We also can perform brazing and silver soldering depending on work requirements.

Welding Specialization in WWG Engineering

We have highly skilled and experience staff in our welding department along with the right equipment and tools.

Our core welding applications are mainly on stainless steel, aluminium, mild steel and plastic.

We work in a plethora of industries so we can cater for most requirements. So if you need a small sheet metal component or a large one off frame, we can help

At WWG Engineering, we are offering:

  • Repairs to existing equipment or components including reworking and rewelding of damaged items or replacement of parts where it is uneconomical to fix.
  • Specialised welding including MIG, TIG and manual metal arc welding.
  • In house non-destructive testing with magnetic particle inspection.
  • Building up worn components in our welding lathe.
  • Site fabrication and welding including being equipped with single phase welding equipment.

Electric ARC Welding

In the industry, Electric Arc welding is usually called “Arc Welding”. More specifically, it is SMAW, which stands for “Shielded Metal Arc Welding” or sometimes just called stick welding because the welding consumable material a “stick” or “rod”.

The welding rod is covered with flux coating. The flux material melts during the welding process forming slag & gas to protect the weld pool from the surroundings. As such, this flux shielded arc welding is also called “manual metal arc welding“ (MMA/MMAW).

A power supply creates an electric arc between a consumable or non-consumable electrode whereby the base material can be using either direct (DC) or alternating (AC) currents.

   

TIG Welding

Tungsten Inert Gas is commonly known as TIG welding in the industry. It is also known as Gas Tungsten Arc Welding (GTAW). TIG welding is basically an arc welding process that produces the weld with a non-consumable tungsten electrode.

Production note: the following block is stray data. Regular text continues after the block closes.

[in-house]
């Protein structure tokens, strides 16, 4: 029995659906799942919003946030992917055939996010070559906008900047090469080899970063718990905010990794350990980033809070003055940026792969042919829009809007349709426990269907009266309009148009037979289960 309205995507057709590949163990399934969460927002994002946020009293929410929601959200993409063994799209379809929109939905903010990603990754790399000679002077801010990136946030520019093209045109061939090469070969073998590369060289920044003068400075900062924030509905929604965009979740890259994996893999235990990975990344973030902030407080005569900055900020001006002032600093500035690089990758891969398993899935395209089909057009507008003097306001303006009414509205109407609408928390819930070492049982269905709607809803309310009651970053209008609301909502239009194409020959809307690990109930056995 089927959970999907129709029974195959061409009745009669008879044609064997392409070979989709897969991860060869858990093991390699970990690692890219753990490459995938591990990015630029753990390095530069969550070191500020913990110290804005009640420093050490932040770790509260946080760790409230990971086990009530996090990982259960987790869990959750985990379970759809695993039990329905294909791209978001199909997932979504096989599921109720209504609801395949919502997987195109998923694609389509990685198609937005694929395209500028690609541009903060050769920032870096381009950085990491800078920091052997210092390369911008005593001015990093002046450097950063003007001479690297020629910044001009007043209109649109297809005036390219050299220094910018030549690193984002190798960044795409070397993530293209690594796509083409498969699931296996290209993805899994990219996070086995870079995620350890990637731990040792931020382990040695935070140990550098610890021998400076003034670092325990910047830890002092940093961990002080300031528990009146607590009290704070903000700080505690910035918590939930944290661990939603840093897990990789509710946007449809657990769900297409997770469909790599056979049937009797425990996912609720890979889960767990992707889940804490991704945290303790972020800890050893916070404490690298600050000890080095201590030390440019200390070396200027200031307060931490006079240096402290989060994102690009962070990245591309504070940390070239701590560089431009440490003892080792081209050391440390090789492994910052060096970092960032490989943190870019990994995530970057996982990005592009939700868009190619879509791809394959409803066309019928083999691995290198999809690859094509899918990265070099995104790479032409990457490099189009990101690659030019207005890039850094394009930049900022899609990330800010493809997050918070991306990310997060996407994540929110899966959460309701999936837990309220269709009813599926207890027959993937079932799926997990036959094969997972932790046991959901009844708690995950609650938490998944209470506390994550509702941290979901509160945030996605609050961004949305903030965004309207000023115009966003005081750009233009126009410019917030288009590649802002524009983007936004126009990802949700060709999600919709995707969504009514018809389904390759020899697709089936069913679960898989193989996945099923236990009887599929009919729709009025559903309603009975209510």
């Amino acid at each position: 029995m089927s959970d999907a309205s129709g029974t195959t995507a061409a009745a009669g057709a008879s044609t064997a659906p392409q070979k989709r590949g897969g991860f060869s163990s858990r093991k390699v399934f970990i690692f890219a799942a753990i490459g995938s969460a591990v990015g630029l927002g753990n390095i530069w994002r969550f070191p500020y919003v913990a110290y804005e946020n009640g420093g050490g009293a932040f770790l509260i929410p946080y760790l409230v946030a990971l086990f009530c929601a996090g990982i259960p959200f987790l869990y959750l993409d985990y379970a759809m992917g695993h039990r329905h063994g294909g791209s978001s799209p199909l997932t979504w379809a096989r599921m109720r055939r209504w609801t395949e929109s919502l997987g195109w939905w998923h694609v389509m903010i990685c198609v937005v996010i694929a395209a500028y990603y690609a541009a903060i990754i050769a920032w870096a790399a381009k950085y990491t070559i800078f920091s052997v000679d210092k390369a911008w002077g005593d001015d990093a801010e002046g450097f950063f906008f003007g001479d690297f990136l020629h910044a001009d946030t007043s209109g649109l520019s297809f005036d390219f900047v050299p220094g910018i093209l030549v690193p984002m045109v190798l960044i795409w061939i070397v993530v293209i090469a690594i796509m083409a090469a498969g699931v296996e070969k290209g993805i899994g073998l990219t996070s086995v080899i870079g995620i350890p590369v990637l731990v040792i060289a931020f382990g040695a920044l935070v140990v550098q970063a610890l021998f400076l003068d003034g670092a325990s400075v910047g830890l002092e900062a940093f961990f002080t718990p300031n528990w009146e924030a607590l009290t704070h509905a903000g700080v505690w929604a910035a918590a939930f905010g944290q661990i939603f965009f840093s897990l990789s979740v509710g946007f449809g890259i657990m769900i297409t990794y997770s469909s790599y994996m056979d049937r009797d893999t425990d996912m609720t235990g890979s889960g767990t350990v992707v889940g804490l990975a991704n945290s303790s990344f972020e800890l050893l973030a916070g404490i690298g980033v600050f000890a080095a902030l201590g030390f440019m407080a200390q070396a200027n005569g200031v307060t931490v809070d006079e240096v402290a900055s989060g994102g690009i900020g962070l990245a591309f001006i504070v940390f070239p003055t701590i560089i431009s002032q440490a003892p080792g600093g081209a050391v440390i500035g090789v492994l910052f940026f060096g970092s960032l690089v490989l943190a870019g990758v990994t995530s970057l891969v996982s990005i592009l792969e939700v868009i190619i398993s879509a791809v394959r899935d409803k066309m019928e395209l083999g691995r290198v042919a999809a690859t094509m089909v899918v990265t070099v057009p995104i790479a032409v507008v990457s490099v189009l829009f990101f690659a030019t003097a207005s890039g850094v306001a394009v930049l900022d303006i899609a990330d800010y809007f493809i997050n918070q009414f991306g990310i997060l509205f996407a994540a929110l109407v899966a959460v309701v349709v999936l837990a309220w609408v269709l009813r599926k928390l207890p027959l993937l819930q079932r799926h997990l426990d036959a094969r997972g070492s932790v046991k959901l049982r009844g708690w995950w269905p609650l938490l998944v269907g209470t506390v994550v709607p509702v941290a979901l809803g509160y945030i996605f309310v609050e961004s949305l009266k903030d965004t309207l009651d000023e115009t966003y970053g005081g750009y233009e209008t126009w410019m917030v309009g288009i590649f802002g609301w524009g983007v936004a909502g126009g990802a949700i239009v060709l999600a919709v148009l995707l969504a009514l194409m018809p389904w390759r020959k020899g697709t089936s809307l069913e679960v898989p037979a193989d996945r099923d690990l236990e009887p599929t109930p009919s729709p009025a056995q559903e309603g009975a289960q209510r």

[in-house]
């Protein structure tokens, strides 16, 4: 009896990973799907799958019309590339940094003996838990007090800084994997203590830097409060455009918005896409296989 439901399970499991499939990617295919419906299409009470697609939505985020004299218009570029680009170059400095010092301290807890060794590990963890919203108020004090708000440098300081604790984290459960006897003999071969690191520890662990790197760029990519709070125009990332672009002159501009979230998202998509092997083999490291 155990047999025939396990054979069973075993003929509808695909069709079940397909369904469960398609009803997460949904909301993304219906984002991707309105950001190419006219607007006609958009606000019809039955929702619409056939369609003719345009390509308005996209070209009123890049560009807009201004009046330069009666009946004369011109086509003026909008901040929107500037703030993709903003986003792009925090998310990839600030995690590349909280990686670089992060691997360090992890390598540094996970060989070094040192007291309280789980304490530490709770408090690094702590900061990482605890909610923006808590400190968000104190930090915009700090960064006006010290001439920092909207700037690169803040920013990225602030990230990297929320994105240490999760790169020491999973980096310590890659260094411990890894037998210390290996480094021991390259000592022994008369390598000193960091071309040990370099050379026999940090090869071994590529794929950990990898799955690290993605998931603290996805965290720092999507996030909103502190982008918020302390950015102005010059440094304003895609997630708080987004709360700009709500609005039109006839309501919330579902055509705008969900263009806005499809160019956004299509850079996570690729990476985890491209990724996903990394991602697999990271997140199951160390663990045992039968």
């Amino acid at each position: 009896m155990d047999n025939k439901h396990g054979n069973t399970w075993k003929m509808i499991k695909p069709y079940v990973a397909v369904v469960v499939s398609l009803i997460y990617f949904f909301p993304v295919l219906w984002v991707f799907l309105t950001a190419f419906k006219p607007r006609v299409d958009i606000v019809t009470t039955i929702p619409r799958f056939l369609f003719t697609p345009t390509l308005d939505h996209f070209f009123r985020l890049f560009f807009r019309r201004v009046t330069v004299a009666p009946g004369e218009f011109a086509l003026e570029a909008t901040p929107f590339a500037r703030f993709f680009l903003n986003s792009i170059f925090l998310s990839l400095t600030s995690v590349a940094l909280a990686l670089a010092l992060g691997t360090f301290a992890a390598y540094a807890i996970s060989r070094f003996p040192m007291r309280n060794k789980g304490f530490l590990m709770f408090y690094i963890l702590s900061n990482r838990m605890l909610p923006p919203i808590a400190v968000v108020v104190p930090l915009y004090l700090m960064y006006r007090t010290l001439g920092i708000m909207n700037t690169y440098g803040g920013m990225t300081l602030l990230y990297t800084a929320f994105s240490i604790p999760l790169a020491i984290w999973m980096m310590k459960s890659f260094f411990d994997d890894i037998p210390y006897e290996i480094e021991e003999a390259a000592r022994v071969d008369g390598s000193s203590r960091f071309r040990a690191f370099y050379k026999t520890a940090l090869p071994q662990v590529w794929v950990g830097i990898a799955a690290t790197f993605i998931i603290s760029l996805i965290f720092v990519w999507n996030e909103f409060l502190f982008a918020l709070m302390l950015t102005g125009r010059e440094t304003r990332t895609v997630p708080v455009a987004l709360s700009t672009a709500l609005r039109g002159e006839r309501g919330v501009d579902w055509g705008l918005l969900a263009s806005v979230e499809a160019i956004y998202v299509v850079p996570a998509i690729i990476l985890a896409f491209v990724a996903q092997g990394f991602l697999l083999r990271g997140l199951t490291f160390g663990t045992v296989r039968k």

Like other welding method, TIG can be used to weld many metal and alloy materials. Historically, it has been well-known that this TIG welding process became an overnight success in the 1940s for successfully joining magnesium and aluminium materials. Unlike the Electric Arc welding, TIG welding utilises an inert gas to shield and protect the weldpool instead of the flux. Since the invention, TIG has played a major role in the acceptance of precision welding in many manufacturing processes. It is especially vital in welding aluminium, steel and their alloys. “Precision” here refers to small and thin weldments on very thin materials, up to as thick as 8 – 10 mm materials, that require high quality welding and structural applications in many critical industrial applications.

TIG process can be fully automated when comes to manufacturing process. The welding arc is generated between pointed tungsten electrode and the workpiece under coverage of argon or helium gas. When needed, welding materials of metal or alloy in the form of filler-rod is added to the weldpool during the TIG welding process. The electrical power source here can be either DC or AC.

   

MIG

Metal Inert Gas is most commonly known as MIG. This is also an arc welding process. It uses a continuous solid wire electrode heated and fed into the weldpool from a welding gun, which is quite different from a “filler-rod” method of the TIG. The weldpool is protected from airborne contaminants by shielding gas.

Unlike TIG welding, MIG is generally used for larger and thicker materials. It employs a consumable wire that acts as both the electrode and the filler material. MIG is not for precision welding because of its “wilder arc” and larger weldments due to much faster in terms of welding rate and speed. As such, for areas of appropriate applications, it can result in very much shorter lead times and lower production costs.